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Windshield washer fluid

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Windshield washer fluid being poured into a vehicle's storage tank, or reservoir

Windshield washer fluid (also called windshield wiper fluid, wiper fluid, screen wash (in the UK), or washer fluid) is a fluid for motor vehicles that is used in cleaning the windshield with the windshield wiper while the vehicle is being driven.

Delivery system[edit]

A control within the car can be operated to spray washer fluid onto the windshield, typically using an electrical pump via jets mounted either beneath the windshield or beneath the wiper blade(s). The windshield wipers are automatically turned on, cleaning dirt and debris off the windshield. Some vehicles use the same method to clean the rear window or the headlights. The first windshield cleaner unit offered for automobiles was in 1936, as an aftermarket option to be installed on cars after they were bought.[1] In 1946 General Motors installed windshield washers on all their vehicles as an extra cost option, while Chrysler offered the feature optionally in 1950 and Ford offered them for 1952.[2]

Washer fluid may sometimes be preheated before being delivered onto the windshield. This is especially desirable in colder climates when a thin layer of ice or frost accumulates on the windshield's surface, as it eliminates the need to manually scrape the windshield or pour warm water on the glass. Although there are a few aftermarket preheat devices available, many automobile makers offer this feature factory installed on at least some of their vehicles. For example, General Motors had begun equipping vehicles with heated washer fluid systems from the factory beginning in 2006 with the Buick Lucerne sedan. The system emits a fine mist of heated water that clears frost without damaging the windshield itself. GM also claims heated washer fluid helps in removing bug splatters and other road accumulation. The company halted the production of these mechanisms after they found that it was prone to start engine fires. Mercedes Benz has used a thermostatically controlled heating element, with the engine coolant as the heat source, since the mid 1980s on certain models. Many other manufacturers have employed electrically heated washer nozzles primarily to prevent them from freezing closed, not in an attempt to heat the fluid itself.


Windshield washer fluid is sold in many formulations, some are pre-mixed and others require dilution before use. Common washer fluid solutions are given labels such as "All-Season", "Bug Remover", or "De-icer".

Typical formulations include a surfactant, water softener, and an antifreeze. Alkyl sulfates and fatty alcohol ethers are typical surfactants.[3]

Dilution factors will vary depending on season, for example in winter, the dilution factor may be 1:1, whereas during summer the dilution factor may be 1:10. It is sometimes sold as sachet of crystals, which is also diluted with water. Distilled or deionised water is the preferred diluent, since it will not leave trace mineral deposits on the glass.[4][5]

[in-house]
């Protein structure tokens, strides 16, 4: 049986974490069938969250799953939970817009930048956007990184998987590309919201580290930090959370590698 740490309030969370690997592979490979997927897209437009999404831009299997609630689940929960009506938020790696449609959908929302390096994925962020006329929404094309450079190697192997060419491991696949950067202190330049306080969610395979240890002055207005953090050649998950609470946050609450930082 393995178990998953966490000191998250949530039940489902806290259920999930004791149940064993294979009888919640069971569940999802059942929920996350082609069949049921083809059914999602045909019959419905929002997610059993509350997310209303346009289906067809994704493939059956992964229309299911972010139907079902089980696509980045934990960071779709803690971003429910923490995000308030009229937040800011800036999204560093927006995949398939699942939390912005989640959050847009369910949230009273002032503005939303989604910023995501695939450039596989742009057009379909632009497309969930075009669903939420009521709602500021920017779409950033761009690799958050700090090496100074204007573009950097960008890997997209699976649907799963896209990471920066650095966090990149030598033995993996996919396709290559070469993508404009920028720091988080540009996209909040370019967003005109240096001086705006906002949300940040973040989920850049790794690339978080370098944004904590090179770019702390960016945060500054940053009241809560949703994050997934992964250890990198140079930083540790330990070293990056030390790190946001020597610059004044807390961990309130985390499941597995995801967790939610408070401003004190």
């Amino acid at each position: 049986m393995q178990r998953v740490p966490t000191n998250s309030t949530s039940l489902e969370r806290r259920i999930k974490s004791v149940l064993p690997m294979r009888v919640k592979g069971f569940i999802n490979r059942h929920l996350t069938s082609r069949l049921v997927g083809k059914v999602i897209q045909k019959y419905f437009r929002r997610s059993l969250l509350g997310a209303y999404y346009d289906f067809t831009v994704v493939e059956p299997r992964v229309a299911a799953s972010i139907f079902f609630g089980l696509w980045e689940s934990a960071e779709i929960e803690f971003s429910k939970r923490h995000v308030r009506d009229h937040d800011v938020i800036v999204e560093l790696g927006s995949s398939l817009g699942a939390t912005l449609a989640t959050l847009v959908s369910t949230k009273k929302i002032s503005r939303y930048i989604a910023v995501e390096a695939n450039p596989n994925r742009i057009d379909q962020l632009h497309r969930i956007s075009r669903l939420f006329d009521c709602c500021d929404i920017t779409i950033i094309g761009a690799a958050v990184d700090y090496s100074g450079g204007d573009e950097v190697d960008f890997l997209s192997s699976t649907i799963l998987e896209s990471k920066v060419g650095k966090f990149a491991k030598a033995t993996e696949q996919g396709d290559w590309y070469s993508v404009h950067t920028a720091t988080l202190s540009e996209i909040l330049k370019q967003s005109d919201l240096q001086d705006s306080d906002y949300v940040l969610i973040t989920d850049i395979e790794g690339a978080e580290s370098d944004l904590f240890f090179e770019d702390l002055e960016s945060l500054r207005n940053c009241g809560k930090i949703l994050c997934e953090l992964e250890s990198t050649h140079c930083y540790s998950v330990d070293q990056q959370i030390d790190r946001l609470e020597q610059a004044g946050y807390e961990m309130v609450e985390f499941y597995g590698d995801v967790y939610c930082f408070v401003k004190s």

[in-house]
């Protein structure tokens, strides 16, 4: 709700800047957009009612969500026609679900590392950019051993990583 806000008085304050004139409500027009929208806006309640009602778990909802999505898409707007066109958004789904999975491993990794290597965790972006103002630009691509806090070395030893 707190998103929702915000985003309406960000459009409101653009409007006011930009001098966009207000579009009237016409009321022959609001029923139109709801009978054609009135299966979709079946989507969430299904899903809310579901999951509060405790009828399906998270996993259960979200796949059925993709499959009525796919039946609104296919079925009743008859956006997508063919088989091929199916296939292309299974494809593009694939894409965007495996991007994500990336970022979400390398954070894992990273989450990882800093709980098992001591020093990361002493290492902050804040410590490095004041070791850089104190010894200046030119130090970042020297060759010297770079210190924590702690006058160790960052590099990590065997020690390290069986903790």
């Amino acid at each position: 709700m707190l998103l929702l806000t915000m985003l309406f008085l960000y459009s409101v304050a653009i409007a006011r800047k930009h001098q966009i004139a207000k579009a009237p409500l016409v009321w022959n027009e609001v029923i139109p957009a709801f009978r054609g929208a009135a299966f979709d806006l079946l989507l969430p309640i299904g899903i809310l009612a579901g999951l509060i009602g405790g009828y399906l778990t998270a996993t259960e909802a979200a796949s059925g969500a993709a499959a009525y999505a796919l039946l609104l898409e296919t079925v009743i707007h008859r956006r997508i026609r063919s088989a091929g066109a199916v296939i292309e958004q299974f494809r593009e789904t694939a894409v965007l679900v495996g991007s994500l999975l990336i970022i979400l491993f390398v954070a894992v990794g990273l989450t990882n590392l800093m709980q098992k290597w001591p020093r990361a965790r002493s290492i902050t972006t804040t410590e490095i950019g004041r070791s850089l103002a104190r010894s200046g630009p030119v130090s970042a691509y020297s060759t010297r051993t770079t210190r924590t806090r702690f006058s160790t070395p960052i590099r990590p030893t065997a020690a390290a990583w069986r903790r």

Anti-freeze may be added to a mixture to give the product a lower freezing temperature.[6] Antifreezes are typically ethanol and ethylene glycol.[3] [7][8][9][10][11]

Many cars display a warning when the fluid level is low, and some car makers have replaced the float sensor generating this signal with a simple two-pin probe in the tank. This requires a (slightly) conductive fluid, but most common windshield washer fluid mixtures will work. Mercedes-Benz sells a special fluid for their cars.[citation needed]


Consumer advocacy groups and auto enthusiasts believe that the solvents present in some windshield washer fluid can damage the vehicle. Critics point to the corrosive effects of ethanol, methanol, and other components on paint, rubber, car wax, and plastics, and groups propose various alternatives and homemade recipes to protect the finish and mechanics of the motor vehicle.[12][13][14]

See also[edit]


  1. ^ "Spray Gun to Clean Windshield Is Operated from Dashboard". Popular Mechanics. 65 (4): 488. April 1936.
  2. ^ Flory, J. "Kelly" Jr. (2008). American Cars, 1946 to 1959; Every Model, Year by Year. McFarland & Company, Inc., Publishers. ISBN 978-0-7864-3229-5.
  3. ^ a b Nitsch, Christian; Heitland, Hans-Joachim; Marsen, Horst; Schlüssler, Hans-Joachim (2003). "Cleansing Agents". Ullmann's Encyclopedia of Industrial Chemistry. doi:10.1002/14356007.a07_137. ISBN 978-3-527-30385-4.
  4. ^ "Can Water be Used Instead of Windshield Washer Fluid?". 16 March 2014. Retrieved 2019-02-13.
  5. ^ "Screenwash and Water products". Retrieved 2019-02-13.
  6. ^ As of 9 May 2018, methanol was banned from use in windscreen washing and defrosting products in the European Union."EUR-Lex - 32018R0589 - EN - EUR-Lex". eur-lex.europa.eu. Retrieved 2018-11-28.
  7. ^ "Safety Data Sheet, Bluecol Screenwash" (PDF). Retrieved 2019-02-13.
  8. ^ "Safety Data Sheet, Screenwash". Retrieved 2019-02-13.
  9. ^ "Safety Data Sheet, Halfords Screenwash" (PDF). Retrieved 2019-02-13.
  10. ^ "Safety Data Sheet, All Seasons Screenwash" (PDF). Retrieved 2019-02-13.
  11. ^ "Safety Data Sheet, Standard Screenwash" (PDF). Retrieved 2019-02-13.
  12. ^ "WARNING: Halfords 'Ready to use' screenwash". Retrieved 2019-02-13.
  13. ^ "Do I Have to Use Windshield Wiper Fluid or Is Water OK?". Retrieved 2019-02-13.
  14. ^ "Need help with screen wash". Retrieved 2019-02-13.

Further reading[edit]

External links[edit]